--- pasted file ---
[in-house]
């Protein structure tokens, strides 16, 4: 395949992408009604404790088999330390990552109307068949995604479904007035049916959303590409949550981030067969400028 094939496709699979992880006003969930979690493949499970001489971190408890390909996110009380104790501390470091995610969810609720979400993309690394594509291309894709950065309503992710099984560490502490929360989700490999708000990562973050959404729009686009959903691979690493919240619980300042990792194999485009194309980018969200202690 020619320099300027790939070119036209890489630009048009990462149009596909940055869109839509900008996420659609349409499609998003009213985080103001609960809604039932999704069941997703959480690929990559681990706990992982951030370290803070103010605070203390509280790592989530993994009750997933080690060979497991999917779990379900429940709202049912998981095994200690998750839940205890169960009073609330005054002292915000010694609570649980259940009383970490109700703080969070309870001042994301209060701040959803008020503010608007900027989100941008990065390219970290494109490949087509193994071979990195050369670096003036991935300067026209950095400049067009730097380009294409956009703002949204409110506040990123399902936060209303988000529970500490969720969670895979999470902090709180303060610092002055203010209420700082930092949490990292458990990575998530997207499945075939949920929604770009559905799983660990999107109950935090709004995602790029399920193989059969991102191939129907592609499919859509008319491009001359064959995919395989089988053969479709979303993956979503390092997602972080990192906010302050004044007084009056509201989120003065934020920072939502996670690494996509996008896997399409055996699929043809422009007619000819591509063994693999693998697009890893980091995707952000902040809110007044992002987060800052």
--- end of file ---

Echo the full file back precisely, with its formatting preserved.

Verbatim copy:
[in-house]
């Protein structure tokens, strides 16, 4: 395949992408009604404790088999330390990552109307068949995604479904007035049916959303590409949550981030067969400028 094939496709699979992880006003969930979690493949499970001489971190408890390909996110009380104790501390470091995610969810609720979400993309690394594509291309894709950065309503992710099984560490502490929360989700490999708000990562973050959404729009686009959903691979690493919240619980300042990792194999485009194309980018969200202690 020619320099300027790939070119036209890489630009048009990462149009596909940055869109839509900008996420659609349409499609998003009213985080103001609960809604039932999704069941997703959480690929990559681990706990992982951030370290803070103010605070203390509280790592989530993994009750997933080690060979497991999917779990379900429940709202049912998981095994200690998750839940205890169960009073609330005054002292915000010694609570649980259940009383970490109700703080969070309870001042994301209060701040959803008020503010608007900027989100941008990065390219970290494109490949087509193994071979990195050369670096003036991935300067026209950095400049067009730097380009294409956009703002949204409110506040990123399902936060209303988000529970500490969720969670895979999470902090709180303060610092002055203010209420700082930092949490990292458990990575998530997207499945075939949920929604770009559905799983660990999107109950935090709004995602790029399920193989059969991102191939129907592609499919859509008319491009001359064959995919395989089988053969479709979303993956979503390092997602972080990192906010302050004044007084009056509201989120003065934020920072939502996670690494996509996008896997399409055996699929043809422009007619000819591509063994693999693998697009890893980091995707952000902040809110007044992002987060800052």